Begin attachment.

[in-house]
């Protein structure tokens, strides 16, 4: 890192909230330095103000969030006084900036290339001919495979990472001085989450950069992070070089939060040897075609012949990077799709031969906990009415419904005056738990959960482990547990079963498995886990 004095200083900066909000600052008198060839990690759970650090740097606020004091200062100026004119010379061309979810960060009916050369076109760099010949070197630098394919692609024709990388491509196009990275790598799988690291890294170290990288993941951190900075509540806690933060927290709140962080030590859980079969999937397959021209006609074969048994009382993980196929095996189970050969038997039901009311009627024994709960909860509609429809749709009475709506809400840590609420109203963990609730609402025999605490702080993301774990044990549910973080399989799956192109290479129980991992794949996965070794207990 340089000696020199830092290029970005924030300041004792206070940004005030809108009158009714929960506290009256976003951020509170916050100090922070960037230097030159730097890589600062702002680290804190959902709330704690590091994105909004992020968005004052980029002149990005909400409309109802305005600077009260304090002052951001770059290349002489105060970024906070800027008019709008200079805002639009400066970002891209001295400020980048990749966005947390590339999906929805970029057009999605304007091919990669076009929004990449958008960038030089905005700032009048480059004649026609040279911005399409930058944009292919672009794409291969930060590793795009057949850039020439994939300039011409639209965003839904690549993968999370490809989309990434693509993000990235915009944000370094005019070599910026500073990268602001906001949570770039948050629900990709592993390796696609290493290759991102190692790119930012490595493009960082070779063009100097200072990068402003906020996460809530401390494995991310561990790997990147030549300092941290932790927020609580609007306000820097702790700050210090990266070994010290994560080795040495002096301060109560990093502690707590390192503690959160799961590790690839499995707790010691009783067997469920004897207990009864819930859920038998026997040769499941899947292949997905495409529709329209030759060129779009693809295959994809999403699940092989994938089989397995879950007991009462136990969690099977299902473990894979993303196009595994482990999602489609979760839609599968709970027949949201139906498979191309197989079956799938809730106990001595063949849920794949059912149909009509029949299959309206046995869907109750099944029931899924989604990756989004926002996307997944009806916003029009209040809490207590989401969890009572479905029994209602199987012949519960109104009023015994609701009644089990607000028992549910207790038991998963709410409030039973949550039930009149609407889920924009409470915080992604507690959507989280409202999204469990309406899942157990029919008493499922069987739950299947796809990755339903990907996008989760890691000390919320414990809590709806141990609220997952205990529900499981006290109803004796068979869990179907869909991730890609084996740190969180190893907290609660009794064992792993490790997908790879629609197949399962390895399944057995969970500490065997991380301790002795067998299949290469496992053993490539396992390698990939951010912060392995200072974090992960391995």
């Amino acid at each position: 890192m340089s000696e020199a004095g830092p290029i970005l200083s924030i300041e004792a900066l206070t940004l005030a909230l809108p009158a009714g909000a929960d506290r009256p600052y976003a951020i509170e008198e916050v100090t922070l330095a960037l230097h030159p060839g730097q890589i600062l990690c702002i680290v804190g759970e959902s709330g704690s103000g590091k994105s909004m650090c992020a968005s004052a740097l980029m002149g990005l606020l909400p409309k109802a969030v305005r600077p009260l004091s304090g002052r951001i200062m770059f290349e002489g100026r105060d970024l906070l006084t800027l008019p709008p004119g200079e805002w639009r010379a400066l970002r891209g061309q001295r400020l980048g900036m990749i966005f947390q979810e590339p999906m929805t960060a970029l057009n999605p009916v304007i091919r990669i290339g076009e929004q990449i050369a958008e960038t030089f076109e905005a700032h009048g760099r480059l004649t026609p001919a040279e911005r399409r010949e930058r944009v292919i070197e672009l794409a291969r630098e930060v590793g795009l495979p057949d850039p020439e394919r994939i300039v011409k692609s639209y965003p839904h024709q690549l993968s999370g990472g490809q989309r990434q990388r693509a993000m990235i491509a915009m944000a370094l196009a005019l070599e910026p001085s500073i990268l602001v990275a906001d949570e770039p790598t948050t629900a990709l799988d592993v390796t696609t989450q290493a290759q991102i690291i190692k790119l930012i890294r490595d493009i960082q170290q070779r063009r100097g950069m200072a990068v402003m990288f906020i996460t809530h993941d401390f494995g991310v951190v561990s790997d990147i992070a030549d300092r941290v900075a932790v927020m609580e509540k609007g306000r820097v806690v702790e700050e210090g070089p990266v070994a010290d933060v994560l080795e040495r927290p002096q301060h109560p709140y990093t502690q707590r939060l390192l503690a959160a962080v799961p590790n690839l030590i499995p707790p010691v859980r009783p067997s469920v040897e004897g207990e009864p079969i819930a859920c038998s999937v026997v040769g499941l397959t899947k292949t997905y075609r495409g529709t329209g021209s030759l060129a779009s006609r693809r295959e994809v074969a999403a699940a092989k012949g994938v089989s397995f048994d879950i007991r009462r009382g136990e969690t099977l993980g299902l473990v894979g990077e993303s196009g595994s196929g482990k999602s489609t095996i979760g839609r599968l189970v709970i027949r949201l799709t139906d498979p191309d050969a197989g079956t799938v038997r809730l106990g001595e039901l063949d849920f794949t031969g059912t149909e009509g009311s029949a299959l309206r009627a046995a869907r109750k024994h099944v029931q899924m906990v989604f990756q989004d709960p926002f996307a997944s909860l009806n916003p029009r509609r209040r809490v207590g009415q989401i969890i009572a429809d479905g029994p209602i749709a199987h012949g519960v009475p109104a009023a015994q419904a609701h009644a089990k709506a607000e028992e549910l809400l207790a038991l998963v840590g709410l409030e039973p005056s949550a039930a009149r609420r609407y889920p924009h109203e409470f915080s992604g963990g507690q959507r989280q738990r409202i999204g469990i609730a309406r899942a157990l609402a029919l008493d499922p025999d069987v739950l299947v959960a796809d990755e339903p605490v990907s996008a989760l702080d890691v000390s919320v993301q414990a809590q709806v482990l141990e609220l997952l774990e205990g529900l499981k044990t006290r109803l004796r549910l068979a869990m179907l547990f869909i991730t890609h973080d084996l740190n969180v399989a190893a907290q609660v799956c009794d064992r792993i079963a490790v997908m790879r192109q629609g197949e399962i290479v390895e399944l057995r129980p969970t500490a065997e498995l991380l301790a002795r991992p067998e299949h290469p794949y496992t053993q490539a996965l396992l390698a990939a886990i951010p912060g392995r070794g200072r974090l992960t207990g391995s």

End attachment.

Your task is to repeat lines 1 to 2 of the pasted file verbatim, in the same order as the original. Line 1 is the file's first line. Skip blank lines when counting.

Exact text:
[in-house]
């Protein structure tokens, strides 16, 4: 890192909230330095103000969030006084900036290339001919495979990472001085989450950069992070070089939060040897075609012949990077799709031969906990009415419904005056738990959960482990547990079963498995886990 004095200083900066909000600052008198060839990690759970650090740097606020004091200062100026004119010379061309979810960060009916050369076109760099010949070197630098394919692609024709990388491509196009990275790598799988690291890294170290990288993941951190900075509540806690933060927290709140962080030590859980079969999937397959021209006609074969048994009382993980196929095996189970050969038997039901009311009627024994709960909860509609429809749709009475709506809400840590609420109203963990609730609402025999605490702080993301774990044990549910973080399989799956192109290479129980991992794949996965070794207990 340089000696020199830092290029970005924030300041004792206070940004005030809108009158009714929960506290009256976003951020509170916050100090922070960037230097030159730097890589600062702002680290804190959902709330704690590091994105909004992020968005004052980029002149990005909400409309109802305005600077009260304090002052951001770059290349002489105060970024906070800027008019709008200079805002639009400066970002891209001295400020980048990749966005947390590339999906929805970029057009999605304007091919990669076009929004990449958008960038030089905005700032009048480059004649026609040279911005399409930058944009292919672009794409291969930060590793795009057949850039020439994939300039011409639209965003839904690549993968999370490809989309990434693509993000990235915009944000370094005019070599910026500073990268602001906001949570770039948050629900990709592993390796696609290493290759991102190692790119930012490595493009960082070779063009100097200072990068402003906020996460809530401390494995991310561990790997990147030549300092941290932790927020609580609007306000820097702790700050210090990266070994010290994560080795040495002096301060109560990093502690707590390192503690959160799961590790690839499995707790010691009783067997469920004897207990009864819930859920038998026997040769499941899947292949997905495409529709329209030759060129779009693809295959994809999403699940092989994938089989397995879950007991009462136990969690099977299902473990894979993303196009595994482990999602489609979760839609599968709970027949949201139906498979191309197989079956799938809730106990001595063949849920794949059912149909009509029949299959309206046995869907109750099944029931899924989604990756989004926002996307997944009806916003029009209040809490207590989401969890009572479905029994209602199987012949519960109104009023015994609701009644089990607000028992549910207790038991998963709410409030039973949550039930009149609407889920924009409470915080992604507690959507989280409202999204469990309406899942157990029919008493499922069987739950299947796809990755339903990907996008989760890691000390919320414990809590709806141990609220997952205990529900499981006290109803004796068979869990179907869909991730890609084996740190969180190893907290609660009794064992792993490790997908790879629609197949399962390895399944057995969970500490065997991380301790002795067998299949290469496992053993490539396992390698990939951010912060392995200072974090992960391995």